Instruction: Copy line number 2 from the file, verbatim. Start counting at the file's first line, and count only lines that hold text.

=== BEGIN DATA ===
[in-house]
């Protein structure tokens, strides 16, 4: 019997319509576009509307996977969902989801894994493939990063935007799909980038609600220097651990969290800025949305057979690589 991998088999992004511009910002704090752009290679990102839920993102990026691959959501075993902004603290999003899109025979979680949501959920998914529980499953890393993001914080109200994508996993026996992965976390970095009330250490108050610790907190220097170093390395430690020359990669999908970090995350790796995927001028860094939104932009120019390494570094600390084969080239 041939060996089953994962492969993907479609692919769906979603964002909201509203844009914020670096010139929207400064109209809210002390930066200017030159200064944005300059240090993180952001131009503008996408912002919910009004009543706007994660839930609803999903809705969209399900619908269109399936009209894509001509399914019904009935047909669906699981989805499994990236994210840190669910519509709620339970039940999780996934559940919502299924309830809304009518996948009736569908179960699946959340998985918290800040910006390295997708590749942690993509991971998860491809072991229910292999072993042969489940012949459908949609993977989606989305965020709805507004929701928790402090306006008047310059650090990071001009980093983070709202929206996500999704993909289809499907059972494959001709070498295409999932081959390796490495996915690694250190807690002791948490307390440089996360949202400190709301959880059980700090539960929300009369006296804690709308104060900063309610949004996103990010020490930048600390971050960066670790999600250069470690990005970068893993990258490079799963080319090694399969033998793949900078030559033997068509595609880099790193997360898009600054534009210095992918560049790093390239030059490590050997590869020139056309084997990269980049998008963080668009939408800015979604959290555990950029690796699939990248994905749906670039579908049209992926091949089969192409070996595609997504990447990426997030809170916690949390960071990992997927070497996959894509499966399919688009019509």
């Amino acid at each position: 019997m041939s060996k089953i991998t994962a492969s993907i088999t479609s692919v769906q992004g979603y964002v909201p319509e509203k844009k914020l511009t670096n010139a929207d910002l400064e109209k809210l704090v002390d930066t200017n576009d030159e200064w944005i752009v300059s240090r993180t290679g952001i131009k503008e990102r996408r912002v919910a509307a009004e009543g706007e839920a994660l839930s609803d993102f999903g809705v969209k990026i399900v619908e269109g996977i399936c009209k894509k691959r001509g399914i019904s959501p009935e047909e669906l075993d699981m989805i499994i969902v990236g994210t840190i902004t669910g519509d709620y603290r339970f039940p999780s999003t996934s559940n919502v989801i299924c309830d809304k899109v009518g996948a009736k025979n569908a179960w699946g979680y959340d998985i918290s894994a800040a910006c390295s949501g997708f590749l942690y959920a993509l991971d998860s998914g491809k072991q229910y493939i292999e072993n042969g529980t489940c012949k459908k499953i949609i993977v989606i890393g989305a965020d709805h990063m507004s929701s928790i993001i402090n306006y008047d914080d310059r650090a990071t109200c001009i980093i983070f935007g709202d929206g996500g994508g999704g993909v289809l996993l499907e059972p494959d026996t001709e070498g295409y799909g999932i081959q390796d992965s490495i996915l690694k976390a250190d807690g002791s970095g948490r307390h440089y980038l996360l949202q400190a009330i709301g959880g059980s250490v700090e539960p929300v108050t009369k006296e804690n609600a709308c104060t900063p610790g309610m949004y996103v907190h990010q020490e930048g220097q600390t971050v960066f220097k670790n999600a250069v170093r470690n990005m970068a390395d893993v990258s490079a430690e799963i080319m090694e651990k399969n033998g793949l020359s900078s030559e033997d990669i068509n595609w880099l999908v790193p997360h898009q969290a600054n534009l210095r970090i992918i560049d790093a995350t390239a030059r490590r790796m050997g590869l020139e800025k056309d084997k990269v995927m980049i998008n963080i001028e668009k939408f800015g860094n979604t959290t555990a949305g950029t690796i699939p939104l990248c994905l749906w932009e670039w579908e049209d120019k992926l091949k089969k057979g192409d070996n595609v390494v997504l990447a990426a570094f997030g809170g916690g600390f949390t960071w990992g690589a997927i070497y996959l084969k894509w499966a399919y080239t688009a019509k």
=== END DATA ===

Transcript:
């Protein structure tokens, strides 16, 4: 019997319509576009509307996977969902989801894994493939990063935007799909980038609600220097651990969290800025949305057979690589 991998088999992004511009910002704090752009290679990102839920993102990026691959959501075993902004603290999003899109025979979680949501959920998914529980499953890393993001914080109200994508996993026996992965976390970095009330250490108050610790907190220097170093390395430690020359990669999908970090995350790796995927001028860094939104932009120019390494570094600390084969080239 041939060996089953994962492969993907479609692919769906979603964002909201509203844009914020670096010139929207400064109209809210002390930066200017030159200064944005300059240090993180952001131009503008996408912002919910009004009543706007994660839930609803999903809705969209399900619908269109399936009209894509001509399914019904009935047909669906699981989805499994990236994210840190669910519509709620339970039940999780996934559940919502299924309830809304009518996948009736569908179960699946959340998985918290800040910006390295997708590749942690993509991971998860491809072991229910292999072993042969489940012949459908949609993977989606989305965020709805507004929701928790402090306006008047310059650090990071001009980093983070709202929206996500999704993909289809499907059972494959001709070498295409999932081959390796490495996915690694250190807690002791948490307390440089996360949202400190709301959880059980700090539960929300009369006296804690709308104060900063309610949004996103990010020490930048600390971050960066670790999600250069470690990005970068893993990258490079799963080319090694399969033998793949900078030559033997068509595609880099790193997360898009600054534009210095992918560049790093390239030059490590050997590869020139056309084997990269980049998008963080668009939408800015979604959290555990950029690796699939990248994905749906670039579908049209992926091949089969192409070996595609997504990447990426997030809170916690949390960071990992997927070497996959894509499966399919688009019509």